So we are in a sense federating without going through the formalities. Over time, “why-not” sentiment is likely to grow.
But right now there are some why-nots, which Catley only partly addresses. I will mention three.
One is that we would lose dual citizenship with other countries, a useful attribute for citizens of small countries (and Australia, though it likes to puff itself up as a “middle power”, is small).
A second is that even some Australians acknowledge sometimes (and Catley quotes one example) that our different approaches in foreign affairs work to both countries’ advantage, especially in south-east Asia. As a tiny non-threatening country with no pretensions, we can go where the Australians cannot.
And in at least two instances in the past 30 years we would have been poorer if Canberra had been negotiating for us: in getting a life-or-death deal from the Europeans in 1972 (Australia, running a confrontational line, got short shrift); and in initiating the Singapore free trade negotiations in 1999 in diametric opposition to Australia’s insistence on multilateral deals only, which the Singapore deal prompted it to abandon.
On defence you can take two views of the fact that for at least 85 years the two countries have seen their strategic interests from different viewing platforms. Helen Clark’s is to convert militarism to humanitarianism; Catley joins the defence establishment here in condemnation. Federation would sign us up to Australia’s strategy and spending levels.
The other major why-not is the Treaty of Waitangi. Catley acknowledges it as an issue but sees it in multicultural terms — Maori are a large ethnic minority underclass — and not in bicultural terms, involving issues of mana, power-sharing and “partnership” and implying constitutional and administrative adjustment, which will vex our politics for the next 10 or 20 years.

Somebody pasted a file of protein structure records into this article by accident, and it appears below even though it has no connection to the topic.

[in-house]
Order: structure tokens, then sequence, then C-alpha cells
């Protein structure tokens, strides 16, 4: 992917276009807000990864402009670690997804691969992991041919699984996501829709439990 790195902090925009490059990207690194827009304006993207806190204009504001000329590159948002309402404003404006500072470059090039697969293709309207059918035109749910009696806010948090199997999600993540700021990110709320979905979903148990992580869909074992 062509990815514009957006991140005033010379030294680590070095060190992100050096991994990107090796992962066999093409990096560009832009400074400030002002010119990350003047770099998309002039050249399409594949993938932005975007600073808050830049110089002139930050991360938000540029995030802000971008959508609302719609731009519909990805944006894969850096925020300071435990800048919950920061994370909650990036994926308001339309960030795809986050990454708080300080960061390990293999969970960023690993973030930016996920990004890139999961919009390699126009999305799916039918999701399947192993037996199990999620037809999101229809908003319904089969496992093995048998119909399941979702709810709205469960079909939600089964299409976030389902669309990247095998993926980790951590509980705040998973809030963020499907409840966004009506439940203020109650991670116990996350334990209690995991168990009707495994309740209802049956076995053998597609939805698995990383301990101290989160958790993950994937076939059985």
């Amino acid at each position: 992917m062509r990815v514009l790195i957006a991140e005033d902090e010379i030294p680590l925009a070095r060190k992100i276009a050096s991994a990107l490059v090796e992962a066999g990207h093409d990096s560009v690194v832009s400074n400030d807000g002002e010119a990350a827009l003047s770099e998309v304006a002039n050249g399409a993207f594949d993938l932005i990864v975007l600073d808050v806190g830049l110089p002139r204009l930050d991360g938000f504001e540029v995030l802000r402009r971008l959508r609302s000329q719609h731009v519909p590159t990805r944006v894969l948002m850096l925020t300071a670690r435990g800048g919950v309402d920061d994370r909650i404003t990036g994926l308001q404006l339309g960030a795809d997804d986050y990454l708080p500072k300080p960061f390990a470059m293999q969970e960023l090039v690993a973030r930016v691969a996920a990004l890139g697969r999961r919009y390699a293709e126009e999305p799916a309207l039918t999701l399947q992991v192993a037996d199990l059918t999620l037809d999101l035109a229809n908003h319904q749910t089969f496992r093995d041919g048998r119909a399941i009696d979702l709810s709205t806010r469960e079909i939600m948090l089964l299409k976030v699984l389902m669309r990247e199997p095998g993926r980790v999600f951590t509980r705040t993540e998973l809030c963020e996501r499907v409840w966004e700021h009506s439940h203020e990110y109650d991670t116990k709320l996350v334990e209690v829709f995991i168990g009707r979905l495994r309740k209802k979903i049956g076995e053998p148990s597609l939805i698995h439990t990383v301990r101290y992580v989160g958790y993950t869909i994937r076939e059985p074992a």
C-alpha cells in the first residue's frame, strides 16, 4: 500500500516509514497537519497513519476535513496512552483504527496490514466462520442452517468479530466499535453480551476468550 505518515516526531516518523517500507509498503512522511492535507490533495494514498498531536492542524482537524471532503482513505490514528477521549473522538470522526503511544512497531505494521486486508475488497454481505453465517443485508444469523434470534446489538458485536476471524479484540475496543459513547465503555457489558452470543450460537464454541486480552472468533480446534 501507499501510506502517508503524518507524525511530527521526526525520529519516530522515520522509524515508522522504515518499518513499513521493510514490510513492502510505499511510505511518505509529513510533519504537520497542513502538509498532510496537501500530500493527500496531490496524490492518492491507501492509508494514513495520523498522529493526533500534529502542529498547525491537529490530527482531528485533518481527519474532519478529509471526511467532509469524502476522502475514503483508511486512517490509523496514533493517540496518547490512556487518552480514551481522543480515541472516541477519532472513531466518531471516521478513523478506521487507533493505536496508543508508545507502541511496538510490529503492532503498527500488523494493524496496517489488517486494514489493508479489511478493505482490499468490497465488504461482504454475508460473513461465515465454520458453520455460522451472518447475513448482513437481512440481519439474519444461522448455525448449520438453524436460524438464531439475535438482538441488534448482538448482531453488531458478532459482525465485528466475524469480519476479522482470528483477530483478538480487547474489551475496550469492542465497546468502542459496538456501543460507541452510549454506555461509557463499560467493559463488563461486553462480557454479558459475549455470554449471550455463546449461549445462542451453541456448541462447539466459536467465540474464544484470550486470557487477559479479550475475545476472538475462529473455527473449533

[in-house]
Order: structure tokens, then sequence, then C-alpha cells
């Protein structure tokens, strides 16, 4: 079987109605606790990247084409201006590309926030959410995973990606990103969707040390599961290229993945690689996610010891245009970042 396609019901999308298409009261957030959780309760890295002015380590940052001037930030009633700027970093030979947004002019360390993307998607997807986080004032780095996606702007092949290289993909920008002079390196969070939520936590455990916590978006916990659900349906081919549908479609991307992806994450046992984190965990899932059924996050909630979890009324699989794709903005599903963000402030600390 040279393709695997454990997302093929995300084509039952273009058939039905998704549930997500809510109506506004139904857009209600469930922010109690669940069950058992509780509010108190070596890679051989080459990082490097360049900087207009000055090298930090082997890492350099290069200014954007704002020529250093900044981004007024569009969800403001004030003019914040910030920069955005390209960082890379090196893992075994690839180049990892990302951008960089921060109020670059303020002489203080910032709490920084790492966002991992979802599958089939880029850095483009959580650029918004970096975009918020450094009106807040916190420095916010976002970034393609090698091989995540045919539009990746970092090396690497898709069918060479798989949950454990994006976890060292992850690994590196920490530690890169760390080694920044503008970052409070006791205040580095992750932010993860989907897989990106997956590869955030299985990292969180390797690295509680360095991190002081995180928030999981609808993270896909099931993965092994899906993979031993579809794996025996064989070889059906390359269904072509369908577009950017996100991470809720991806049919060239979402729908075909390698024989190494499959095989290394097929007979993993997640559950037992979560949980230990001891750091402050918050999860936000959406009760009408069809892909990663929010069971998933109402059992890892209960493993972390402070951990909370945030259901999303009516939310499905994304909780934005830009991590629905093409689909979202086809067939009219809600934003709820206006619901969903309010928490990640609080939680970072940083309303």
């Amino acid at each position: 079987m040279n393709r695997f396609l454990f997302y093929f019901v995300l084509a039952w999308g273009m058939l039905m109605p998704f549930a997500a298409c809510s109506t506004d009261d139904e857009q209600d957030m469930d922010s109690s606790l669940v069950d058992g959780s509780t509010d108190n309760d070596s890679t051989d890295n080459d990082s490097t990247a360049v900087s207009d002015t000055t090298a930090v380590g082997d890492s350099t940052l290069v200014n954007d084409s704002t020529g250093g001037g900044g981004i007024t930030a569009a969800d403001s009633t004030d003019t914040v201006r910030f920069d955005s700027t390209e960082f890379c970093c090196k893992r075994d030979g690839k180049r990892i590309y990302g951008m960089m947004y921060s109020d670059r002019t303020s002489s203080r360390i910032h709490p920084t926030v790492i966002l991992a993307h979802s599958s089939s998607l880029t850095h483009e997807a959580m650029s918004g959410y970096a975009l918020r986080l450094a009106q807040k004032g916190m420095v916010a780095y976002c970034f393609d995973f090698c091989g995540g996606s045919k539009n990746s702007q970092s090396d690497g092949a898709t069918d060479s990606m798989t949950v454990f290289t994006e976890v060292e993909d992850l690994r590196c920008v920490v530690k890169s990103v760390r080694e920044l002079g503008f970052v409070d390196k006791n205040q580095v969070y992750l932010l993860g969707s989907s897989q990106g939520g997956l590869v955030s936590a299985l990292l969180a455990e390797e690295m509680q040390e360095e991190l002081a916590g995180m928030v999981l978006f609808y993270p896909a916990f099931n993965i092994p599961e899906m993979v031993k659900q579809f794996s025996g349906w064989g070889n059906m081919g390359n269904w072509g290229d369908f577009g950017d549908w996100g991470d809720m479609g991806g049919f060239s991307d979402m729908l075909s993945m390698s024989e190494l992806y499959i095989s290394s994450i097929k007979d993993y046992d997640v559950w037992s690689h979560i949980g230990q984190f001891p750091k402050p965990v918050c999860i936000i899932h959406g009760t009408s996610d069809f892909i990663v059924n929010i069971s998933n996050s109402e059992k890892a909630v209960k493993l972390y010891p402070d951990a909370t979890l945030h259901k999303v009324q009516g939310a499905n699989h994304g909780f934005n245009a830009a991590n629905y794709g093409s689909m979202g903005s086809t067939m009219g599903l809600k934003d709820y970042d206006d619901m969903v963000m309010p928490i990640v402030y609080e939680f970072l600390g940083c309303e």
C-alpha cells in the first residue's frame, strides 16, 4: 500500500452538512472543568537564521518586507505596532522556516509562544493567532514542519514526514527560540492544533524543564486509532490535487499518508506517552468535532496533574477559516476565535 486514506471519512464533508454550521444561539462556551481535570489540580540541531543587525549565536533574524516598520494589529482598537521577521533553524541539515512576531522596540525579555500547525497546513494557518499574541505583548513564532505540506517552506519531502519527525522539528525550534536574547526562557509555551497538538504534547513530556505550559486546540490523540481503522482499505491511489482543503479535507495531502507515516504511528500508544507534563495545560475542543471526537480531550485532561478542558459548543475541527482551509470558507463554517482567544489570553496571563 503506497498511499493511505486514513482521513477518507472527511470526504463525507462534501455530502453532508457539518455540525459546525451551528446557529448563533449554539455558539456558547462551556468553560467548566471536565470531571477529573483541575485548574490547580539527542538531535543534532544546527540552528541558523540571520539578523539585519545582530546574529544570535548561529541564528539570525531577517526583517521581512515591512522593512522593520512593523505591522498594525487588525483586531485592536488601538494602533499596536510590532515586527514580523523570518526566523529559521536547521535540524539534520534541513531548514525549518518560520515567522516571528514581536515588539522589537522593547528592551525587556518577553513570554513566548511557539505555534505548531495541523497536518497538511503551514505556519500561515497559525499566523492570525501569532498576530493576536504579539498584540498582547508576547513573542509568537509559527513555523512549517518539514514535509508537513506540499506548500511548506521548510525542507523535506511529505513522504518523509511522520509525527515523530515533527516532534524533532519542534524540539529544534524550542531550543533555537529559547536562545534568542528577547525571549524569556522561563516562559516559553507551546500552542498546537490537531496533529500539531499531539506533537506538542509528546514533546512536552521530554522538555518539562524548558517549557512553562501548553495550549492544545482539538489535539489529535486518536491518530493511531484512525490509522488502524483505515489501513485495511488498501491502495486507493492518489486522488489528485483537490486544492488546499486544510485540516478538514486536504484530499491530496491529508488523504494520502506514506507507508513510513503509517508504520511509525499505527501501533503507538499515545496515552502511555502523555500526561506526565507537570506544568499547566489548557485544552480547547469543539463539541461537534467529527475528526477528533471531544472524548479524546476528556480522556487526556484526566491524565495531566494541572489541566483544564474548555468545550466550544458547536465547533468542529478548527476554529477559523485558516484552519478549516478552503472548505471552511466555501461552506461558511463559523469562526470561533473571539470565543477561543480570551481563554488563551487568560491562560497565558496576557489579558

The third why-not is the Australians. We don’t count. Any application to federate would confront formidable obstacles of incomprehension and uninterest in Australia.
Paul Kelly, Australia’s leading political commentator, visits and writes about New Zealand at least annually and, when editor in the 1990s, appointed The Australian’s first fulltime correspondent in Wellington. But his book of his ABC television series on Australia’s century mentions New Zealand only three times, once in parenthesis, once as a Keating putdown and once in a reference to Britain’s policy on Papua New Guinea. CER, the free trade agreement that is central to trans-Tasman business and trade, is not mentioned and New Zealand is entirely absent from his discussion of Anzus, bulwark of Australia’s defence policy for 50 years.
That someone as regularly attentive to New Zealand as Kelly (who based a column on Catley’s book) can so comprehensively overlook our inconsequential archipelago — even as an occasional nuisance — is a salutary reminder of how much we (don’t) count in Canberra and among the Australian commentariat, let alone in the pubs and clubs except as someone convenient to beat in minority sports.
The result is that when Australians do momentarily pay us attention, they often get things wrong. The giveaways in Catley’s book are in the spelling — programmes are programs — and in the terminology — “party room” for “caucus”. This is a book for Australians.
Colin James writes a weekly column on politics in the New Zealand Herald. In 1982 he wrote The Tasman Connection: A New Path.